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Optics Express

  • Editor: J. H. Eberly
  • Vol. 1, Iss. 9 — Oct. 27, 1997
  • pp: 242–249
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Dynamics of ultrashort pulse propagation through fiber gratings

Lawrence R. Chen, J. E Sipe, Seldon D. Benjamin, Howard Jung, and Peter W. E. Smith  »View Author Affiliations


Optics Express, Vol. 1, Issue 9, pp. 242-249 (1997)
http://dx.doi.org/10.1364/OE.1.000242


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Abstract

By directly integrating the time-domain coupled-mode equations, we can explicitly obtain and examine the backward and forward propagating waves as a function of position and time within fiber grating structures. We apply this numerical procedure to calculate the temporal reflection and transmission response of fiber gratings subject to ultrashort pulse inputs. This allows us to study the dynamics of the ultrashort pulse-grating interaction.

© Optical Society of America

1. Introduction

In-fiber Bragg gratings have been successfully implemented to satisfy a variety of optical communications needs such as wavelength-division-multiplexing and dispersion compensation, and in numerous sensing applications. [1

1. See, for example, W. W. Morey, G. A. Ball, and G. Meltz, “Photoinduced Bragg gratings in optical fibers,” Opt. and Photon. News 5, 8–14 (1994). [CrossRef]

] Typically, fiber gratings are used with incoherent broadband sources or cw and quasi-cw (pulsed) sources whose spectral bandwidth is narrower than that of the grating response. The characteristics of and pulse propagation through gratings in this regime are well understood. [2

2. See, for example, J. E. Sipe, L. Poladian, and C. M. de Sterke, “Propagation through nonuniform grating structures,” J. Opt. Soc. Am. A 11, 1307–1320 (1994). [CrossRef]

], [3

3. D. Taverner, D. J. Richardson, J.-L. Archambault, L. Reekie, P. St. J. Russell, and D. N. Payne, “Experimental investigation of picosecond pulse reflection from fiber gratings,” Opt. Lett. 20, 282–284 (1995). [CrossRef] [PubMed]

]

Recently, there have been several investigations involving the use of fiber gratings under situations other than those already listed. [4

4. See, for example, B.J. Eggleton, R. E. Slusher, C. M. de Sterke, P. A. Krug, and J. E. Sipe, “Bragg grating solitons,” Phys. Rev. Lett. 76, 1627–1630 (1996). [CrossRef] [PubMed]

] – [8

8. L. R. Chen, S. D. Benjamin, P. W. E. Smith, and J. E. Sipe, “Ultrashort pulse propagation through fiber gratings: theory and experiment,” presented at Bragg Gratings, Photosensitivity, and Poling in Glass Fibers and Waveguides: Applications and Fundamentals Topical Meeting 1997, Williamsburg, Virginia, paper BMB2.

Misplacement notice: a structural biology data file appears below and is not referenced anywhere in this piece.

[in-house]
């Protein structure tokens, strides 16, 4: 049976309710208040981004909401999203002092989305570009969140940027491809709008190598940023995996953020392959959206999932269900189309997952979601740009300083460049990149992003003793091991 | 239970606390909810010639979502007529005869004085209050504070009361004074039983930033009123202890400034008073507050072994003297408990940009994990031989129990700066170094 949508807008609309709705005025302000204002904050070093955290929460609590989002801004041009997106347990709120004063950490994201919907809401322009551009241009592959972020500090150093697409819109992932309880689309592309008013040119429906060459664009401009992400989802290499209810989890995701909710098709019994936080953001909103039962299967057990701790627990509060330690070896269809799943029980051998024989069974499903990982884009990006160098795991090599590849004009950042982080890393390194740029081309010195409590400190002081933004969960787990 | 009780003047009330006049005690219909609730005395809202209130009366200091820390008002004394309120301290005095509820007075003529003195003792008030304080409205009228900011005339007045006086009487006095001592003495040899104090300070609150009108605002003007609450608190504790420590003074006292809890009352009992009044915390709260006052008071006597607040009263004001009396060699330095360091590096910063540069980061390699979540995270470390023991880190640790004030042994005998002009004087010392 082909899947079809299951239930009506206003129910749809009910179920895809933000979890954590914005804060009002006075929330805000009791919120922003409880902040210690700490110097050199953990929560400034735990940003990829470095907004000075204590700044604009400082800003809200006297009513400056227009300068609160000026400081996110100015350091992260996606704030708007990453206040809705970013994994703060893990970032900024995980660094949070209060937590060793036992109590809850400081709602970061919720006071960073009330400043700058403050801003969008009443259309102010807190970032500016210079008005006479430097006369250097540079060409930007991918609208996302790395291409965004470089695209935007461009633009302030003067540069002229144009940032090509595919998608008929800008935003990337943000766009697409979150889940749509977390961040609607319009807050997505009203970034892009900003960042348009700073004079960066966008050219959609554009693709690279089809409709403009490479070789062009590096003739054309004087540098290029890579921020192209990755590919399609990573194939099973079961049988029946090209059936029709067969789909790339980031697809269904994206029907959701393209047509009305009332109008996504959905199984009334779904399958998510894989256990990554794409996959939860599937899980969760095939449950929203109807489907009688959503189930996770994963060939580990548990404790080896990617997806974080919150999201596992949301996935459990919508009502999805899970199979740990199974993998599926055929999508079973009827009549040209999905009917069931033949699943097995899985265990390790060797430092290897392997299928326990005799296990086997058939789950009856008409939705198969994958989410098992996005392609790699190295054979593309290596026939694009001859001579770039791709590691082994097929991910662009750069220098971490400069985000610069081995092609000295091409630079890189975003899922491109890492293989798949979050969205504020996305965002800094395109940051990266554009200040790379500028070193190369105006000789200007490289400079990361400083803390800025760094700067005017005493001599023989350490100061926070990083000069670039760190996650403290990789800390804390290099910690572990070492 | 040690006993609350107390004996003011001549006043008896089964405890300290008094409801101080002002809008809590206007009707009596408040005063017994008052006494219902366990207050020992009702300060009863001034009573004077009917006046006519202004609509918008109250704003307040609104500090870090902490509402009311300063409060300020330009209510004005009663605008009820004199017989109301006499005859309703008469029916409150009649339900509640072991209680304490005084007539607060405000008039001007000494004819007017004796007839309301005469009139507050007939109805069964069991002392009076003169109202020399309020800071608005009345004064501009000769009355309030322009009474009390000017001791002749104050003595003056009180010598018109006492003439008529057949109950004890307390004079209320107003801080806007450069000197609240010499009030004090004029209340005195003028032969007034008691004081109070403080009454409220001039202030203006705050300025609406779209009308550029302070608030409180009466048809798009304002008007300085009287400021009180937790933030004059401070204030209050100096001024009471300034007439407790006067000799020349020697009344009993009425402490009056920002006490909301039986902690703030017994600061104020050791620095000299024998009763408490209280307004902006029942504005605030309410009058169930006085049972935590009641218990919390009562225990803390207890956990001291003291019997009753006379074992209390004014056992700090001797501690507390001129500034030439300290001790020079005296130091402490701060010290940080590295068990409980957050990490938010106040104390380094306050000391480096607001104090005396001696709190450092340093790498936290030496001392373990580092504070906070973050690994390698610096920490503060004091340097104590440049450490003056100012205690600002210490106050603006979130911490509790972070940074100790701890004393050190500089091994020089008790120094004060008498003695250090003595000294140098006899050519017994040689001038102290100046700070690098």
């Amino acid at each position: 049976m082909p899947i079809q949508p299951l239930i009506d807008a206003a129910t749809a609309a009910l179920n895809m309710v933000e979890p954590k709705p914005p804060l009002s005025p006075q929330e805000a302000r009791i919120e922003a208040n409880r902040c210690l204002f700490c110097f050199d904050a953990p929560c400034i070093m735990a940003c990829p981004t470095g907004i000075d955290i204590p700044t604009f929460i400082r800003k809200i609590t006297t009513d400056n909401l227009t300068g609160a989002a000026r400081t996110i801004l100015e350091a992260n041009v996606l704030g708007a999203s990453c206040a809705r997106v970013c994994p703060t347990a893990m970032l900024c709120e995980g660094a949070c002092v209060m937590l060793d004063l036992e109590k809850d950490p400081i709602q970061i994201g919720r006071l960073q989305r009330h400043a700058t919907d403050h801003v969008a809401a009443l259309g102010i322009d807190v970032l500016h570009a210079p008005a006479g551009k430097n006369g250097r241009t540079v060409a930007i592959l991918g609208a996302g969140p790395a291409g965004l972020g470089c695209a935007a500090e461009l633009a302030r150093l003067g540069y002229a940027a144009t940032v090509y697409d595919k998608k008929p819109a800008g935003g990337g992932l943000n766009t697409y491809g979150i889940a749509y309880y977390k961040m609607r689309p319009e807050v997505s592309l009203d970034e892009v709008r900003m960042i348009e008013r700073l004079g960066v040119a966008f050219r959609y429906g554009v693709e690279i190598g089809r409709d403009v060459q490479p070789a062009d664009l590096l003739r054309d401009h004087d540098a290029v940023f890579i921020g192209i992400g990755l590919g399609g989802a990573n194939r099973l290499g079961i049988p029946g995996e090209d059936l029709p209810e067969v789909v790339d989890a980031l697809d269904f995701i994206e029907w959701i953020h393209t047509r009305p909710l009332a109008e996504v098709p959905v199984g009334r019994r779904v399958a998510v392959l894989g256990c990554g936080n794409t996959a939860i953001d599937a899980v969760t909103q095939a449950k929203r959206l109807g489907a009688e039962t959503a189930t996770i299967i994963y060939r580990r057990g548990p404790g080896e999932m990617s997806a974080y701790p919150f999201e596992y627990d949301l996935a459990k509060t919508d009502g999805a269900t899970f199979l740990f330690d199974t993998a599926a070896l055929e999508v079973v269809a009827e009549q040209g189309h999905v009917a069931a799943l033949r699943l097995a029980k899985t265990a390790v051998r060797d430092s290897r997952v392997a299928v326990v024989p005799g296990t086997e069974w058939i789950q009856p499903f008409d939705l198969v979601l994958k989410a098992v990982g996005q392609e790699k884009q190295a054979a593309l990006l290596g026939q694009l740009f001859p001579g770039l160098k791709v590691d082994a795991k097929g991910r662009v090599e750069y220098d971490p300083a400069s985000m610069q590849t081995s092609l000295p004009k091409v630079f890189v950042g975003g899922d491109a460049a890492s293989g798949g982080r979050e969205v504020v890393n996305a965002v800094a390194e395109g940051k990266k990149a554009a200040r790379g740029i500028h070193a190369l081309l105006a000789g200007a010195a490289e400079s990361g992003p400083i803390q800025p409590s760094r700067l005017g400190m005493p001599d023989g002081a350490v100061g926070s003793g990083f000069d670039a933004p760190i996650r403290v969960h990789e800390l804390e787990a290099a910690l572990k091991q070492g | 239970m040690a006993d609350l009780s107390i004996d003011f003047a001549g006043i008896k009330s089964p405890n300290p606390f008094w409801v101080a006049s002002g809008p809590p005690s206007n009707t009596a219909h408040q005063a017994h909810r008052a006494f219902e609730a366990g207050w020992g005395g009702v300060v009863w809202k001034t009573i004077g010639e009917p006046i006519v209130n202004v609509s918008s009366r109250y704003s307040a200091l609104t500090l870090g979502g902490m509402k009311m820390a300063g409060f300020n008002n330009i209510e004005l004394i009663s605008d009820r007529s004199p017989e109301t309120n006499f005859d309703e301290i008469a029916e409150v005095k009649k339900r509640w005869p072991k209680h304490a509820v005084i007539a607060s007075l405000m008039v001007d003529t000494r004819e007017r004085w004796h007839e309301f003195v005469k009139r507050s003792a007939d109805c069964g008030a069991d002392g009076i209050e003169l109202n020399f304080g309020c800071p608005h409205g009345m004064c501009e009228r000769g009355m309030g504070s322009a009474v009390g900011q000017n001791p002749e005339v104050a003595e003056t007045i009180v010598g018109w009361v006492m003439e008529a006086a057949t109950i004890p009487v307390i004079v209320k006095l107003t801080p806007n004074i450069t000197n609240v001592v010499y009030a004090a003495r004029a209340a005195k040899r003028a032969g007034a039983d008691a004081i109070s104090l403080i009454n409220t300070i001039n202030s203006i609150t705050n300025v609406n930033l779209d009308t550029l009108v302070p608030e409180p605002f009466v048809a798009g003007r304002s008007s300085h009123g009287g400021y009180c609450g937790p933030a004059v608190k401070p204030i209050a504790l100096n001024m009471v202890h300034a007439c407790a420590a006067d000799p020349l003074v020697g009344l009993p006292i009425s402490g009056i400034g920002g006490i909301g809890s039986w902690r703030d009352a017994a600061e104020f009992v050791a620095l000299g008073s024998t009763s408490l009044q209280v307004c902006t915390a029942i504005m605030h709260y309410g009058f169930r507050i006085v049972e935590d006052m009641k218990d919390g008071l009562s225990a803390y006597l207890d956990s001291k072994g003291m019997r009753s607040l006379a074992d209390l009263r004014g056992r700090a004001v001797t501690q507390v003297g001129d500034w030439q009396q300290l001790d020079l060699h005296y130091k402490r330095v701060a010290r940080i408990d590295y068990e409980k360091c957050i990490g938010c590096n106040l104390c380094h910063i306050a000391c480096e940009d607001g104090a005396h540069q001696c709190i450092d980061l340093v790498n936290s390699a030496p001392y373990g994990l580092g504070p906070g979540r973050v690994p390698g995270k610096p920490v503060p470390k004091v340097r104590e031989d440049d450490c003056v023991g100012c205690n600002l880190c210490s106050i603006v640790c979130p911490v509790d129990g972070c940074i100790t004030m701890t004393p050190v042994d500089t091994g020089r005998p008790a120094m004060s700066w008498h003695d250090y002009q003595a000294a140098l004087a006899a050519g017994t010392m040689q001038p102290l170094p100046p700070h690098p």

] In particular, our research has focused on the linear propagation of ultrashort pulses through fiber gratings (i.e. the ultrashort pulse response of fiber gratings). Here the spectral bandwidth of the incident pulse is considerably broader than that of the grating response. Furthermore, the physical length of the pulse is significantly shorter than the grating length. We have shown, both theoretically and experimentally, that under such excitation, the temporal reflection and transmission responses of fiber gratings are complex and would not be expected based on the cw and quasi-cw responses. [7

7. L. R. Chen, S. D. Benjamin, P. W. E. Smith, and J. E. Sipe, “Ultrashort pulse reflection from fiber gratings: a numerical investigation,” IEEE/OSA J. Lightwave Technol. 15, 1503–1512 (1997). [CrossRef]

], [8

8. L. R. Chen, S. D. Benjamin, P. W. E. Smith, and J. E. Sipe, “Ultrashort pulse propagation through fiber gratings: theory and experiment,” presented at Bragg Gratings, Photosensitivity, and Poling in Glass Fibers and Waveguides: Applications and Fundamentals Topical Meeting 1997, Williamsburg, Virginia, paper BMB2.

] We have also qualitatively explained the features of the ultrashort pulse response, correlating them with various grating characteristics, in order to gain physical insight into the corresponding interaction. [7

7. L. R. Chen, S. D. Benjamin, P. W. E. Smith, and J. E. Sipe, “Ultrashort pulse reflection from fiber gratings: a numerical investigation,” IEEE/OSA J. Lightwave Technol. 15, 1503–1512 (1997). [CrossRef]

]

Our prior numerical simulations were based on a linear systems approach: the temporal reflection or transmission responses were obtained by taking the inverse Fourier Transform of the product between the appropriate grating frequency response and input pulse spectrum. With this approach, only the resultant reflection and transmission responses (signals) were available. In this paper, we use an alternative approach based on the time-domain coupled-mode equations (TDCMEs) to simulate the interaction between ultrashort pulses and fiber gratings. The TDCMEs have previously been used to study the switching dynamics of finite periodic nonlinear media. [9

9. C. M. de Sterke, K. R. Jackson, and B. D. Robert, Nonlinear coupled-mode equations on a finite interval: a numerical procedure,” J. Opt. Soc. Am B 8, 403–412 (1991). [CrossRef]